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The Way Home - The Link's eNewsletter


Dear Readers:

In this issue, we bring you two informative and fun articles. First, Sharon Watson, creative writing guru-ette offers “Three Unorthodox Writing Tips” to take the fear out of your writing teaching endeavors. Experienced homeschooler, gamester and parent guide, Carolyn Forte presents “Game Plan for Learning”. As summer goes into the home stretch, homeschooling parents turn their attention to products and resources. We hope that you will strongly consider our advertisers – in our print magazines, on our 3 websites and here, in our E-news. They offer excellent resources for you and make our work possible. As always, thank you for reading.

Michael Leppert

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Real Authentic Women

DR. LOYD’S FRACTION KIT
Learning various fraction operations can be very difficult. In essence, it’s not the concept of the fraction that is difficult — it is the various operations (addition, multiplication, subtraction, simplifying, etc.) that make fractions difficult. Typically, children are taught to memorize innumerable rules that do not connect with anything else, about the operations. This generally leads to a blind following of the rules without any understanding of how or why they apply

Dr. Loyd’s Fraction Kit is an easy-to-use, hands-on mathematics manipulative designed to unravel the mystery of fraction operations and explain how they really work. Inventor, Dr. Loyd is the author of numerous academic articles and books and a commercial mathematics readiness test. With over 37 years of experience teaching instructors, school teachers and students, he is a highly-qualified and respected national and international workshop presenter and has developed an engaging and successful method of fraction instruction.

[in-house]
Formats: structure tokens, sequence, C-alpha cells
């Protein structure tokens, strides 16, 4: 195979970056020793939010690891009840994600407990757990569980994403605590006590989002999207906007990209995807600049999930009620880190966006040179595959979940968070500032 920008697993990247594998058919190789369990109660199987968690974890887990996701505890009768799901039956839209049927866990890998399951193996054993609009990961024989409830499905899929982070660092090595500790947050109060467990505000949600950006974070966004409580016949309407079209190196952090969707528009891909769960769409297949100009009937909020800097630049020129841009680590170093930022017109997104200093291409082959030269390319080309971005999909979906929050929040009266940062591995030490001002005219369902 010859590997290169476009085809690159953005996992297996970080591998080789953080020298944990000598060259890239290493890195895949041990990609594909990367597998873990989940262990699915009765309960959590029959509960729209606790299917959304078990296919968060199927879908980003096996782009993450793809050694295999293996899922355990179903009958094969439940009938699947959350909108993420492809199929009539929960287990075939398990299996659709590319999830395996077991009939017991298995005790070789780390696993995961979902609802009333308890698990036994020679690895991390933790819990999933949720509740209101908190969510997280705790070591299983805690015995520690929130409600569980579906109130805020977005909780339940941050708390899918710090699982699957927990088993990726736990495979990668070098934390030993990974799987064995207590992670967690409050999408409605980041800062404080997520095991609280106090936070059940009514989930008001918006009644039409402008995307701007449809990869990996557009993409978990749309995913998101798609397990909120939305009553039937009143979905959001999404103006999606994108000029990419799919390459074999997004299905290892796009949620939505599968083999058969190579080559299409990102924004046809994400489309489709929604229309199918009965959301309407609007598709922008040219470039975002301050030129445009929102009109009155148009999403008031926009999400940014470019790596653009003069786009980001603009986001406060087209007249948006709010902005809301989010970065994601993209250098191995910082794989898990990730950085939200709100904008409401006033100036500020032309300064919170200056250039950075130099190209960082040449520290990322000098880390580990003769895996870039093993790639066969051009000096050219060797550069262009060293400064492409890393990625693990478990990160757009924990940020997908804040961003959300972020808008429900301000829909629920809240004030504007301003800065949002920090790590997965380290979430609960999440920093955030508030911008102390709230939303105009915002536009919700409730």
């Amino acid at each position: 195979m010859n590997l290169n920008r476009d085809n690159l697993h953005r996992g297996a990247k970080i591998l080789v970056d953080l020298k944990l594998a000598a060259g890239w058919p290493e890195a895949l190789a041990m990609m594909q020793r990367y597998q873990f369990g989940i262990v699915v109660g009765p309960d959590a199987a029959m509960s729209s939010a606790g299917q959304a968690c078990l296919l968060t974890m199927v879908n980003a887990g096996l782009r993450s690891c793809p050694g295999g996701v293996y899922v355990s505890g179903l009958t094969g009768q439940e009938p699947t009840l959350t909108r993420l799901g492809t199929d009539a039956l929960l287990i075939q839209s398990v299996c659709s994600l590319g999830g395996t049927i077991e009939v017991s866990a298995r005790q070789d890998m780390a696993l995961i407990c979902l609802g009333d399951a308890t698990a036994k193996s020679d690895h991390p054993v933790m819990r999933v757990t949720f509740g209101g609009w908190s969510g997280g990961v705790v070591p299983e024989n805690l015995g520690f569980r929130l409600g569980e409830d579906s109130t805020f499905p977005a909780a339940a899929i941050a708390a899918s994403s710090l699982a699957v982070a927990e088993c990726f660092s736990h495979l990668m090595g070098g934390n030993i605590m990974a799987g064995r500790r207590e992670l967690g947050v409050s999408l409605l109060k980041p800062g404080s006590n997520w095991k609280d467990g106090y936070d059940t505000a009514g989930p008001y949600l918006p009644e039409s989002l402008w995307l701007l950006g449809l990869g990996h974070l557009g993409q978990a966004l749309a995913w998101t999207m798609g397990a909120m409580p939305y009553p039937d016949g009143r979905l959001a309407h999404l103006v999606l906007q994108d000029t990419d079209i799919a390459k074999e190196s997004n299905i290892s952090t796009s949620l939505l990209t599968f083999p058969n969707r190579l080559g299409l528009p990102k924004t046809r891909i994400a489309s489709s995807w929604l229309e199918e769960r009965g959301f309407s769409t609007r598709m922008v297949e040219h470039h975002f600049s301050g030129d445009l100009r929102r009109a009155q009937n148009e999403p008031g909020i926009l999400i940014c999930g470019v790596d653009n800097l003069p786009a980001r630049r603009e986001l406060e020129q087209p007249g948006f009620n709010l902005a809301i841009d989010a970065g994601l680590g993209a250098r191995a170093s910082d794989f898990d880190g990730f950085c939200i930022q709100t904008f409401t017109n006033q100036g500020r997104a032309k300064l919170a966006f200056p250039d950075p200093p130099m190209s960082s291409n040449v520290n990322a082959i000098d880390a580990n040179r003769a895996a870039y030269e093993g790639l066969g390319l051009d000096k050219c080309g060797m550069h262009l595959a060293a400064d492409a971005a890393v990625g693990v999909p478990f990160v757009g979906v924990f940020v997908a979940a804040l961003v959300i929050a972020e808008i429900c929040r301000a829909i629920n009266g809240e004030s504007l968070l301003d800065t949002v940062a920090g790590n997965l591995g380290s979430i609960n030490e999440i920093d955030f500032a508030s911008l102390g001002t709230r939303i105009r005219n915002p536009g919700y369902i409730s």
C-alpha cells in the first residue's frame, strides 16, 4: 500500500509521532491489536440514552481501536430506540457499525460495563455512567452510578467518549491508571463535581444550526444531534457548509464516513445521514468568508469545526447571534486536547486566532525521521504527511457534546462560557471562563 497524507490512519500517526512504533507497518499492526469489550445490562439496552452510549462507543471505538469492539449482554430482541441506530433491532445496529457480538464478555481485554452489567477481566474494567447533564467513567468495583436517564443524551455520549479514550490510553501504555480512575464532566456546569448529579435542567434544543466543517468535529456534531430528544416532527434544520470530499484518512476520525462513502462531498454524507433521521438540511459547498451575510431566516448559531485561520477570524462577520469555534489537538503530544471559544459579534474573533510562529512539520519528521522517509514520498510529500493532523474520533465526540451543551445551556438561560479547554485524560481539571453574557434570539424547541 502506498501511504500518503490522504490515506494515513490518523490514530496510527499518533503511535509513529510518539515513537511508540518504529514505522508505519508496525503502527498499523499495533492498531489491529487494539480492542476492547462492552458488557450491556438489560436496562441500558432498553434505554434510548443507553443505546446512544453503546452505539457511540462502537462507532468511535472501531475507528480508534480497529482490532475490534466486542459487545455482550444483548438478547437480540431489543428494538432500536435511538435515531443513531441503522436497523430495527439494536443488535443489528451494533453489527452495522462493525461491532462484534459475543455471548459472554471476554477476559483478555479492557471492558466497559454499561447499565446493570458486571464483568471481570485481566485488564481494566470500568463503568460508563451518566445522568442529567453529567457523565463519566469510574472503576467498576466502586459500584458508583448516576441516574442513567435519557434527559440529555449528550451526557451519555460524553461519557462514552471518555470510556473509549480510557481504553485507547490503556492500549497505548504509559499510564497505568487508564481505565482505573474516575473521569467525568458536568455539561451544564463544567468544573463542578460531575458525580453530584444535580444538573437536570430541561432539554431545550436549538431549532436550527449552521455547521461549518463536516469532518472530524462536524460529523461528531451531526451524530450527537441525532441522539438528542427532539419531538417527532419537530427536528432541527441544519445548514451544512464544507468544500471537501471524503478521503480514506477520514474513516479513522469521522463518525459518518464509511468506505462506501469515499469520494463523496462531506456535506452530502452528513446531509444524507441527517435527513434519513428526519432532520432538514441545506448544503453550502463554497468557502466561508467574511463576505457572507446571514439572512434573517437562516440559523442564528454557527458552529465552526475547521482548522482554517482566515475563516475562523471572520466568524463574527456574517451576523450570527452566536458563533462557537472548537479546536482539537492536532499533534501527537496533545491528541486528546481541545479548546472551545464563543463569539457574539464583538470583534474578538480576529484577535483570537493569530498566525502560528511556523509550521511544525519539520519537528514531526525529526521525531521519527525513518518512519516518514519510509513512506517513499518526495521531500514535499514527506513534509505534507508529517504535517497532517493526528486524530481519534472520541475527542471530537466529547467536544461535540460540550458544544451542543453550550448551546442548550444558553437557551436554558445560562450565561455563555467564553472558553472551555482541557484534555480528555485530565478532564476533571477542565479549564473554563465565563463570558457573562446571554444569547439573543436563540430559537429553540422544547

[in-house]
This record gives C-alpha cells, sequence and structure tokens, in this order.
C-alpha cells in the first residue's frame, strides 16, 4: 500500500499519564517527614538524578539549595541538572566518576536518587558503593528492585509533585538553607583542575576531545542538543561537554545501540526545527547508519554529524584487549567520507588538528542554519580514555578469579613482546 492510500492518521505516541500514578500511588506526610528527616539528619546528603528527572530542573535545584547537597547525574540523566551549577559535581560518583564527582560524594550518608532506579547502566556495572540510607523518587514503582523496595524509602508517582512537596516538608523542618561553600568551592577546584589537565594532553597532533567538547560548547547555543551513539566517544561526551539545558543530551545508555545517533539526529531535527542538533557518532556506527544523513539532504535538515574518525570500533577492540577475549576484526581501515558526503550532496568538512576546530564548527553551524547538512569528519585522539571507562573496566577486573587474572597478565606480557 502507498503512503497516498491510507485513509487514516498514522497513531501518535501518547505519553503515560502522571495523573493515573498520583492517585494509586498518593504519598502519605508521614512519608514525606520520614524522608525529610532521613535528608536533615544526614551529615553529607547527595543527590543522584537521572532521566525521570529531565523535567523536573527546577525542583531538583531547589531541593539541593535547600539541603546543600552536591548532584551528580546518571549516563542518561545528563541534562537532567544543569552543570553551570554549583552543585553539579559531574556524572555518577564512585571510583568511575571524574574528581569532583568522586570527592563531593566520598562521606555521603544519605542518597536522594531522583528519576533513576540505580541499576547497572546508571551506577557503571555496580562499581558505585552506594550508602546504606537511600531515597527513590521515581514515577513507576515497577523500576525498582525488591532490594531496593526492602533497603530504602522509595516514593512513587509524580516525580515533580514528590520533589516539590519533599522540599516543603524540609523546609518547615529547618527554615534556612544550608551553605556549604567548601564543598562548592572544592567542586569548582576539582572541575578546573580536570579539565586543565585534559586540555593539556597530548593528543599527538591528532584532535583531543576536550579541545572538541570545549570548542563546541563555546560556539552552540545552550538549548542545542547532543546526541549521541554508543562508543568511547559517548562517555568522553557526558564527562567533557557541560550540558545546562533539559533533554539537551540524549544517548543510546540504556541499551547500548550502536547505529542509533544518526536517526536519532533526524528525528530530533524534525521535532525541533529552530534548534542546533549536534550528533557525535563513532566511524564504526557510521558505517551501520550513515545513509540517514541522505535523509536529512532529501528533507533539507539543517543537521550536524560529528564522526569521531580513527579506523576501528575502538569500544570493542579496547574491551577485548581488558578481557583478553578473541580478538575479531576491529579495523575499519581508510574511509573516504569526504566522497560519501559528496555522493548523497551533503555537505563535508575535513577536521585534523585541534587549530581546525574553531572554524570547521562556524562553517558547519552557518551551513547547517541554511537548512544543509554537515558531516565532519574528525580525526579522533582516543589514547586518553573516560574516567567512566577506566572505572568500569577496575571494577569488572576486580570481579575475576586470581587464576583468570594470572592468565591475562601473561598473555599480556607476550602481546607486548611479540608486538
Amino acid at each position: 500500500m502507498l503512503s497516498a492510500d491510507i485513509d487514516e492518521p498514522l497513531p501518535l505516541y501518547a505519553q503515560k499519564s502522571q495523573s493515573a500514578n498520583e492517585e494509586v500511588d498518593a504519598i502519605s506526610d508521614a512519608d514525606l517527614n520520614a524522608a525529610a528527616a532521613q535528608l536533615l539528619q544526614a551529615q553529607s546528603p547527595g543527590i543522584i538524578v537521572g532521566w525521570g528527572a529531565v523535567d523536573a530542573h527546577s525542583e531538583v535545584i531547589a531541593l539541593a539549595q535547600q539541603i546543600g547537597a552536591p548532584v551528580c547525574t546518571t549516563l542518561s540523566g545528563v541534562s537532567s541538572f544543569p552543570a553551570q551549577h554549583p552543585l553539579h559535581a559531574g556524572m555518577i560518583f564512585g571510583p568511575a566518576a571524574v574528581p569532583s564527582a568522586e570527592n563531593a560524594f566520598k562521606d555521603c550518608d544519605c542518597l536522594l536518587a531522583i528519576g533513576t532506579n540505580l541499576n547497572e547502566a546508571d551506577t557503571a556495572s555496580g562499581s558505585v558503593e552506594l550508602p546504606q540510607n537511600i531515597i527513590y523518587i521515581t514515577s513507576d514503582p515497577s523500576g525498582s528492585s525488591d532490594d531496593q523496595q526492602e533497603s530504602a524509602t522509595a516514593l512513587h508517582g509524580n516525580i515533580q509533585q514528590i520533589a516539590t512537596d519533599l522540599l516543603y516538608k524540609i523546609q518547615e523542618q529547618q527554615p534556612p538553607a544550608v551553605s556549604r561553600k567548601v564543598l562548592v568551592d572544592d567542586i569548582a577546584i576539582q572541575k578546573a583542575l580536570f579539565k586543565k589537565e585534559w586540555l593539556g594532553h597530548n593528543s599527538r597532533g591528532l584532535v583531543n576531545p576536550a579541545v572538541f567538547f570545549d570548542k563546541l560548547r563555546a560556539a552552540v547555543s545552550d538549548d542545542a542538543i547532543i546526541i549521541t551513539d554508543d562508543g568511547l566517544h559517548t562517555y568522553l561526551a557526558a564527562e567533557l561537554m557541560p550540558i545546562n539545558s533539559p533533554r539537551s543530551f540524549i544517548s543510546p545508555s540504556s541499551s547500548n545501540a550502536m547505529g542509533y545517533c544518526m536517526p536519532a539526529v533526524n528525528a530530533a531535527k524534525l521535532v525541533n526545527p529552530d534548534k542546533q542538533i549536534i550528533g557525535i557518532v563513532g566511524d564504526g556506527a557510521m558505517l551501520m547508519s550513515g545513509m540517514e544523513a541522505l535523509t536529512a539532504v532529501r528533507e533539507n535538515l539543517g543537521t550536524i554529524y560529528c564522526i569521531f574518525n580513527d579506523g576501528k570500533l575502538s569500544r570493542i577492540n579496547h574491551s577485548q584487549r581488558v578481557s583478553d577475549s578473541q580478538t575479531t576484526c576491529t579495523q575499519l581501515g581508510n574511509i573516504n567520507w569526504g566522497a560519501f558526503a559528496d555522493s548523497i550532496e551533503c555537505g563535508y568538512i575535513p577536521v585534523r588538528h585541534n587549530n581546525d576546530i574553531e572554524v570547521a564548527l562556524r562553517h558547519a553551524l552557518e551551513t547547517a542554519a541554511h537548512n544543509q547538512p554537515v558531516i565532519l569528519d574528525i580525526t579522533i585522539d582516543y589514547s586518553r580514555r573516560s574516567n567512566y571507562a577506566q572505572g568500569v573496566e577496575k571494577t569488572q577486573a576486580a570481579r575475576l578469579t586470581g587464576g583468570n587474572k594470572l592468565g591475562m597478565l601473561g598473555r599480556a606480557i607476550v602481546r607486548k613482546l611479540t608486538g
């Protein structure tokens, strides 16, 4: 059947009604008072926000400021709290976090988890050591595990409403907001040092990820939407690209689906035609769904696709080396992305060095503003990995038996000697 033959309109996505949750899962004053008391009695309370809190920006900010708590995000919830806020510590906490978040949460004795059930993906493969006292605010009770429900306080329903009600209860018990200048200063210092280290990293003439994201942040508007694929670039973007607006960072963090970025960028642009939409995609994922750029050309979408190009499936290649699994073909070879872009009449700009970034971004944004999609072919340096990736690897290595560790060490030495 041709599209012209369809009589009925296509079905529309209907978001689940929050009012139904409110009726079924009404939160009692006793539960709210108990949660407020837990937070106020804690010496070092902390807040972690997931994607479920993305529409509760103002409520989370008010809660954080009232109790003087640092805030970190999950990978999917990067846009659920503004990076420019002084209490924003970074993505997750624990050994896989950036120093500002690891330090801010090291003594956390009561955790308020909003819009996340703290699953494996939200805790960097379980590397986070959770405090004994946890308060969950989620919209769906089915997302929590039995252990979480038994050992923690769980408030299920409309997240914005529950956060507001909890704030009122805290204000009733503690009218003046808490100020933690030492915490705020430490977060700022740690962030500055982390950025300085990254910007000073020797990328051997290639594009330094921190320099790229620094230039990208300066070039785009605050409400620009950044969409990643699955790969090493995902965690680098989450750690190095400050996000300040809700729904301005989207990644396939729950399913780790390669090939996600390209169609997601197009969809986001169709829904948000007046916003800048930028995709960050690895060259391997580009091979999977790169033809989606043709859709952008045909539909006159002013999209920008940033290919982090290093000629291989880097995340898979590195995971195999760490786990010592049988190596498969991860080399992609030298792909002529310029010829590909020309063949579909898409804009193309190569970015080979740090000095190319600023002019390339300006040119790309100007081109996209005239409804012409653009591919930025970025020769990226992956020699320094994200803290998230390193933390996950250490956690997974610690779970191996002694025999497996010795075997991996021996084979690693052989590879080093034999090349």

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Dr. Loyd's Fraction Kit

Penn Foster

Three Unorthodox Writing Tips
By Sharon Watson

“Write an essay,” you tell your children. “Begin by writing an amazing first sentence and a spot-on thesis statement to control the direction of your whole essay before writing at least three unified and complete paragraphs to support that wonderful thesis statement. Finish with an insightful conclusion that makes readers think.”

What a perfectly annoying way to ruin a nice sheet of clean paper. Maybe it’s more than annoying for a middle-school or high-school student in your family. Maybe it’s scary or depressing or nearly impossible. What can you do?

Try something unorthodox. You may not have learned these tips in school, but they work. I used some of them in my own homeschooling, and I’ve used all of them in the writing classes I teach to homeschool teens. Instead of asking your children to stare down a sheet of paper, ask them to begin in the middle. Have them brainstorm wildly and then choose three or four of those ideas to write down on sticky notes, one idea to each sticky note. This makes it super easy to arrange and rearrange their points until they feel as if the points are in a logical order. Then, and only then, can your children start writing the body of their essay. This is all about mastering essay sections incrementally, so no introduction or conclusion is needed—they’re still practicing the body.


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Math Without Borders

Professor Toto

Nelson Academy of Agriculture

Visual, Concrete Learners and Auditory, Abstract Skills — Bridging that Gap with Itchy’s Alphabet!

By Brenda Larson